that num(1,8)=5048.8 and den(1,8)=4937.2.
1.4

1.2

y(t)

0.8

0.6

0.4

0.2

10

15

20
time t [sec]

25

30

35

40

F} V

0
0

## 6.6 Control System Performance Specications

Control systems should satisfy certain specications such that systems under
consideration have the desired behavior for both transient and steady state responses. If the desired specications are not met, controllers should be designed
and placed either in the forward path or in the feedback loop such that the desired specications are obtained. The desired specications include the required
values (or upper and/or lower limits) of already dened quantities such as phase
and gain margins, settling time, rise time, peak time, maximum percent overshoot, and steady state errors. Additional specications can be dened in the
frequency domain like control system frequency bandwidth, resonant frequency,
and resonance peak, which will be presented in Chapter 9.
Of course, it is impossible to meet all the specications mentioned above.
Sometimes some requirements are contradictory and sometimes some of them
are not affordable. Thus, control engineers have to compromise while trying to

284

## satisfy all of imposed control system requirements. Fortunately, we are able to

identify the most important ones. First of all, systems must be stable; hence the
main goal of controller design is to stabilize the system under consideration, in
other words, the system phase and gain stability margins should be handled with
increased care. Secondly, systems should have limited overshoot and settling time
and the steady state errors should be kept within admissible bounds. In the most
of cases only these specications will be taken into account while designing
controllers in Chapters 8 and 9.
In addition to the above specications control systems should be insensitive
to variation of system parameters and components. Linear models are very
often obtained by performing linearization of nonlinear models, i.e. the linear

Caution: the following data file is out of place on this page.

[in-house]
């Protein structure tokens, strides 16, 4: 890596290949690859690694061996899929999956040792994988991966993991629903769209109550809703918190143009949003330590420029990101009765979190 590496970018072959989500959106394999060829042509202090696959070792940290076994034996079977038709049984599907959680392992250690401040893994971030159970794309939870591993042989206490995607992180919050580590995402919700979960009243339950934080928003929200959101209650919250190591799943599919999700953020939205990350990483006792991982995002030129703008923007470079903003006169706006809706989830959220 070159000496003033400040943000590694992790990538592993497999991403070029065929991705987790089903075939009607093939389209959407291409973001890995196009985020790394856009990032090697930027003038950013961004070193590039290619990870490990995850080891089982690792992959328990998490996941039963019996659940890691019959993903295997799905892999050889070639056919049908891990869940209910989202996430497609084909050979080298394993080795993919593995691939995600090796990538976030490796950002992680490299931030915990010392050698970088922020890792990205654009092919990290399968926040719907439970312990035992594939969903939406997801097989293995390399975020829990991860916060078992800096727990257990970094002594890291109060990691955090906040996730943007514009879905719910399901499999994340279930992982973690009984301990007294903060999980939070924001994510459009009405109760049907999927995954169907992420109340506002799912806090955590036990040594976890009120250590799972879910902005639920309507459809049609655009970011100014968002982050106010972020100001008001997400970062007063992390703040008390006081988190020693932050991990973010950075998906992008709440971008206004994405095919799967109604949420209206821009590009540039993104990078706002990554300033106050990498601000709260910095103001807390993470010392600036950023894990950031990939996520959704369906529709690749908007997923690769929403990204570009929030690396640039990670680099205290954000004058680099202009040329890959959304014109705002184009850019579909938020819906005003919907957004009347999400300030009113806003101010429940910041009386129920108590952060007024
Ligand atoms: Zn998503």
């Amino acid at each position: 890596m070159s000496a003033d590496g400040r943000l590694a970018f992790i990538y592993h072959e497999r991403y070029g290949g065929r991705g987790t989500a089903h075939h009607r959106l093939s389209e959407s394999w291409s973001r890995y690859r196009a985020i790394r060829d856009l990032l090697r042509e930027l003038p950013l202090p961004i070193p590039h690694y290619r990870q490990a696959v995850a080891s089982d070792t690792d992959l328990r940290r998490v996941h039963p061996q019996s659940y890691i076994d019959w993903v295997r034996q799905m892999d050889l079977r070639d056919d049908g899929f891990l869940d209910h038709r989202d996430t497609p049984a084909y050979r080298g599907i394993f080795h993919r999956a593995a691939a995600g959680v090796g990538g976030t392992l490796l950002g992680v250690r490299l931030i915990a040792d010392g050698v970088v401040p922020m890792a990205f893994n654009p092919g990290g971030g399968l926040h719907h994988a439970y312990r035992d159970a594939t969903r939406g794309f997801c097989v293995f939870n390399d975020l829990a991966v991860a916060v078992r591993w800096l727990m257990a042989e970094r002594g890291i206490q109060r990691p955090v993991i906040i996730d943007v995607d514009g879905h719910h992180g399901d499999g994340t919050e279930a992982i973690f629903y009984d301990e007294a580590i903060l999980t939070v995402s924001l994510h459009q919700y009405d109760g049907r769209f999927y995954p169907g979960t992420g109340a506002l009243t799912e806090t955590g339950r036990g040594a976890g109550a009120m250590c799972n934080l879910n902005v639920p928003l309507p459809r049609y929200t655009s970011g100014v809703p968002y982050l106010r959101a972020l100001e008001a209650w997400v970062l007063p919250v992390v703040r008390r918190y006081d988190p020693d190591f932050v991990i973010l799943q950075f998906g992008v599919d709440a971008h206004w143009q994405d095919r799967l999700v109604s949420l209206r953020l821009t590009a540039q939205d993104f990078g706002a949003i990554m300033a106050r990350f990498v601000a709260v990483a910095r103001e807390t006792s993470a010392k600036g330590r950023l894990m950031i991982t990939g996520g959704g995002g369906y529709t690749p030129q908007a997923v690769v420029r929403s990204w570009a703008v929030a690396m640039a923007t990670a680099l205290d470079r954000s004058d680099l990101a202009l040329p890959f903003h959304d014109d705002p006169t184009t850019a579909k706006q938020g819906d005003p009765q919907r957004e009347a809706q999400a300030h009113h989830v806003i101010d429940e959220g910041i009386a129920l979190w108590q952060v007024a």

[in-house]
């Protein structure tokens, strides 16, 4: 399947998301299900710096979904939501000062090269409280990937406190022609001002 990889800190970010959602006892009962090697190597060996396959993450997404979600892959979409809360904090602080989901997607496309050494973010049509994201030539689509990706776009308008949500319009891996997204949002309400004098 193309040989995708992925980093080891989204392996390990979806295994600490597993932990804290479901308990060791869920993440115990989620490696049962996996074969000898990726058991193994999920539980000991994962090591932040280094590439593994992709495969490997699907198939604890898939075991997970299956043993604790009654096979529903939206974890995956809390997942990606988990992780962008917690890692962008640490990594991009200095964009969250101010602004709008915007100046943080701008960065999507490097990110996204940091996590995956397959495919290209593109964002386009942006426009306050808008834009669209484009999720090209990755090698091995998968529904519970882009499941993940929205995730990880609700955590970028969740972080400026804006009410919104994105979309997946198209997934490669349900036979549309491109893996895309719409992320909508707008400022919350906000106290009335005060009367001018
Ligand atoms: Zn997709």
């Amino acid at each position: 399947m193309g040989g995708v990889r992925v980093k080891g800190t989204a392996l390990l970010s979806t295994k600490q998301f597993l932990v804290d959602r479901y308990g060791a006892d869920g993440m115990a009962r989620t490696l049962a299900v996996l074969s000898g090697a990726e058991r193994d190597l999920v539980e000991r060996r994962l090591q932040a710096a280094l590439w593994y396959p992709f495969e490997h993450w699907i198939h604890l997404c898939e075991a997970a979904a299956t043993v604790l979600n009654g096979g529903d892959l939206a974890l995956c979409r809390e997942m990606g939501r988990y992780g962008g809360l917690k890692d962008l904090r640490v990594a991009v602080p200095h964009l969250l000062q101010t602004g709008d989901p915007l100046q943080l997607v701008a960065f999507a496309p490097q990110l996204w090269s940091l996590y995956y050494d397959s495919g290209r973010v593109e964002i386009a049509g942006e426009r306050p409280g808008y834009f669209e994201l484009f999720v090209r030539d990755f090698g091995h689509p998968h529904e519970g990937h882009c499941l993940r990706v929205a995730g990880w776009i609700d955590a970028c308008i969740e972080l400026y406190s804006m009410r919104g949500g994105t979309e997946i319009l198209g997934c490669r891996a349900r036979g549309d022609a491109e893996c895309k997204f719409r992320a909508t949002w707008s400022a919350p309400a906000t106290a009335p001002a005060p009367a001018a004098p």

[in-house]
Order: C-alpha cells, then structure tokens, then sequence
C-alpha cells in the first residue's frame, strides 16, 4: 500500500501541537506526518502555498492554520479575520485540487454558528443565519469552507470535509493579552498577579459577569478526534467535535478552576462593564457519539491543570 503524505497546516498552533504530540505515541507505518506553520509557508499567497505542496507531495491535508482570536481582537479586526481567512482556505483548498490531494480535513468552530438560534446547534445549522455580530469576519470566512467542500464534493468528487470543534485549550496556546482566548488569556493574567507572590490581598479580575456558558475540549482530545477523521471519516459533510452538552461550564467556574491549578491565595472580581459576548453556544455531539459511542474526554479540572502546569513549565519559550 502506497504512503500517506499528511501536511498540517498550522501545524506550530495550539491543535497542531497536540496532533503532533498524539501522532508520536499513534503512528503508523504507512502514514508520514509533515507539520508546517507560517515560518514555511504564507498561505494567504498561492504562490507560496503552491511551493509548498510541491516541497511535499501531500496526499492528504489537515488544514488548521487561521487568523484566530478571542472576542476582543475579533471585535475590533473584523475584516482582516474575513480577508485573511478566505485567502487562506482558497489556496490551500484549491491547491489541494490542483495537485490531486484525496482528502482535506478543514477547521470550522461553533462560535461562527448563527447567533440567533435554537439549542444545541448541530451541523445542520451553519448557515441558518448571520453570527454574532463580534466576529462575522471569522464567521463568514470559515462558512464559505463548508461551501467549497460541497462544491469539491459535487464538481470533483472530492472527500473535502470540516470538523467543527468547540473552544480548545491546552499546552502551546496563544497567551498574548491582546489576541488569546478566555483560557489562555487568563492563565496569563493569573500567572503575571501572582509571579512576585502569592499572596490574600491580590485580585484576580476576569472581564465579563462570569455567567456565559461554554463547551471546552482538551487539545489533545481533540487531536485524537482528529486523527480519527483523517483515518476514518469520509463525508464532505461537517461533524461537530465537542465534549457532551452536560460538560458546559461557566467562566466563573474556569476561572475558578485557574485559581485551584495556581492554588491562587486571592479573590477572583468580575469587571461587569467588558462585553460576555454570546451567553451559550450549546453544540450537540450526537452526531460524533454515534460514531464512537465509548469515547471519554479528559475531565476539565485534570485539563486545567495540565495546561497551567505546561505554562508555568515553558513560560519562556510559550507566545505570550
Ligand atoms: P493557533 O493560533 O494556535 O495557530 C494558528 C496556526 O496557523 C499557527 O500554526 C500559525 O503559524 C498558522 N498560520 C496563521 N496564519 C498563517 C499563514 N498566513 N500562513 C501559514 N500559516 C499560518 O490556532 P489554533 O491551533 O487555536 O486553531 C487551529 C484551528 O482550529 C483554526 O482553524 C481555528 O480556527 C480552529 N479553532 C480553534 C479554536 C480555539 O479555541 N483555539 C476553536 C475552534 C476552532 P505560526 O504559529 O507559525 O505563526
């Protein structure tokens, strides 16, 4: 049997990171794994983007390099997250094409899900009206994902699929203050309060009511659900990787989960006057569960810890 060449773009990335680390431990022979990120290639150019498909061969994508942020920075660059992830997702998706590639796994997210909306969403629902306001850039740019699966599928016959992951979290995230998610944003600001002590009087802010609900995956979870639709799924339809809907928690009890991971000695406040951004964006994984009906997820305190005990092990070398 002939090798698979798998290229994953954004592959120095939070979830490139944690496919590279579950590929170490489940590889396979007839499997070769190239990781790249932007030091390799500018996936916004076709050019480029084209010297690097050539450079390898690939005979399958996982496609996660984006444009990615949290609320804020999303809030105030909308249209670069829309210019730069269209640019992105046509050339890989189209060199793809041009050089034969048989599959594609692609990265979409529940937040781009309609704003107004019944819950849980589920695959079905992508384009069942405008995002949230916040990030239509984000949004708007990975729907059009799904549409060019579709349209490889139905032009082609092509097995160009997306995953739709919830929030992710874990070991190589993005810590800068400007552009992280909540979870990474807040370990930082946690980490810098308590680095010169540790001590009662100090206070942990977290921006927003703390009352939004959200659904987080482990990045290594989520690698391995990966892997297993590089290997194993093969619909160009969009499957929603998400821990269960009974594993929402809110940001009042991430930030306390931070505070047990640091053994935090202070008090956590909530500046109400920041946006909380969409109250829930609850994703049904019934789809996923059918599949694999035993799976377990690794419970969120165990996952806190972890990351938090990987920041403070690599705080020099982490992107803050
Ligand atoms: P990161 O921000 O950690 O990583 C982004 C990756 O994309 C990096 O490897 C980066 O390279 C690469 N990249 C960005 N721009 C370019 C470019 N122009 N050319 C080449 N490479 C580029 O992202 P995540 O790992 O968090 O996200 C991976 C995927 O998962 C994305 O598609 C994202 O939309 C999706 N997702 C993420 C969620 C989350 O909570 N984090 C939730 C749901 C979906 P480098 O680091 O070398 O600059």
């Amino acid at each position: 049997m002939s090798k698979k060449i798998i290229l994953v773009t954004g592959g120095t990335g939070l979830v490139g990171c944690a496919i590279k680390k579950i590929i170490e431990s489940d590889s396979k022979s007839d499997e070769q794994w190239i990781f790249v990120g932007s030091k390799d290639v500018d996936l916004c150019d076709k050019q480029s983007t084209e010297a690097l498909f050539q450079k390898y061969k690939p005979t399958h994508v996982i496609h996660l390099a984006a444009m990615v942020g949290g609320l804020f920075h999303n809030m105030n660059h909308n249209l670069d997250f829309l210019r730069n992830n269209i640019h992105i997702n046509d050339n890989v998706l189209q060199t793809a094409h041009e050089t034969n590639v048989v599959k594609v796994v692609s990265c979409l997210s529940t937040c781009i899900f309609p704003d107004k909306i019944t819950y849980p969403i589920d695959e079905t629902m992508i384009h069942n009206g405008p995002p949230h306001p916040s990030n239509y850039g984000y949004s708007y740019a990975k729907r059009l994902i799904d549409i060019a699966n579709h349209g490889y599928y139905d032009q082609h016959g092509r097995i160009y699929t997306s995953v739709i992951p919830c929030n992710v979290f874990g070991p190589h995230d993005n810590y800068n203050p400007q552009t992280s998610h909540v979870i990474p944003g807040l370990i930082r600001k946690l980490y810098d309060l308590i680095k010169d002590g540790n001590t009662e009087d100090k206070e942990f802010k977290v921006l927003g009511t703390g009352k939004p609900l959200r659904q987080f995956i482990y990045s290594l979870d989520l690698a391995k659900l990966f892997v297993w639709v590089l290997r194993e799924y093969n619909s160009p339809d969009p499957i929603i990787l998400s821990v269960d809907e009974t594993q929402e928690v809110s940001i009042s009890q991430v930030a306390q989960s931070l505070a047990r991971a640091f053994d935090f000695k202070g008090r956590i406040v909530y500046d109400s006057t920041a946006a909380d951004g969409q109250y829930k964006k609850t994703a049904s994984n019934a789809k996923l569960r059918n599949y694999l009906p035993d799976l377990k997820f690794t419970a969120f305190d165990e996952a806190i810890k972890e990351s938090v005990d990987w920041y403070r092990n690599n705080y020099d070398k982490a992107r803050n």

models are in many cases just approximations of nonlinear systems at given
operating points. That is why it is required that controllers used for control of
such systems be robust, i.e. they should produce satisfactory results for broad
families of linear systems that are close to linearized systems at given operating
points. The importance of control system sensitivity to parameter changes has
been recognized since the beginning of modern control theory (Tomovi, 1963;
c
Kokotovi and Rutman, 1965; Tomovi and Vukobratovi, 1972). Control system
c
c
c
robustness has been the trend of the eighties and nineties (Morari and Zariou,
1989; Chiang and Safonov, 1992; Grimble, 1994; Green and Limebeer, 1995).
Studying these control system specications (reduced sensitivity and increased
robustness) in detail is beyond the scope of this book. Here, we just introduce the
basic system sensitivity result and dene the control system sensitivity function.
Consider the feedback control system given in Figure 6.11. The plant transfer
function
is obtained through mathematical modeling either analytically or
experimentally and is assumed to be known. However, due to plant parameter
changes, e.g. due to components aging or parameter uncertainties, the actual plant
transfer function is in fact
, where
represents the
absolute error of the plant transfer function, so that the corresponding relative
error is
.



&5

dkUv

&5

The closed-loop transfer function for the system in Figure 6.11 is given by

(6.37)



&9

v

285

%

(6.38)

9%

v

## The corresponding absolute transfer function error is obtained as

&}

(6.39)

&





&

Uv

U







&

d%

(6.41)

d

where

(6.40)

vC

represents the so-called control system sensitivity function. Note that the sensitivity function depends on the complex frequency . It follows from formula (6.40)
that the magnitude of the sensitivity function should be chosen to be as small as
possible over the frequency range of interest. Since from (6.41)
, it
follows that the closed-loop relative transfer function error is reduced compared
to the open-loop relative plant transfer function error. In conclusion, feedback
alone reduces system sensitivity to system parameter variations.
Finally, let us point out that feedback also decreases system sensitivity to
external disturbances. This problem has been already tacitly studied in Section
2.2see the block diagram presented in Figure 2.3 and formula (2.18).

C

## 6.7 MATLAB Laboratory Experiment

Part 1. Consider a general second-order system given in (6.3). Choose
values for parameters
and such that all three cases appear (over-damped,
under-damped, and critically damped). Using MATLAB, plot the unit step
responses for all cases. Find the transient response parameters for the underdamped case.

286

## Part 2. Consider the second-order system as given by (6.3) with

. Take
several values for the static gain
such that
and plot the corresponding unit step responses. Draw conclusions about the
impact of
on the maximum percent overshoot and the steady state errors.
Part 3. Use the method of dominant complex conjugate poles in order to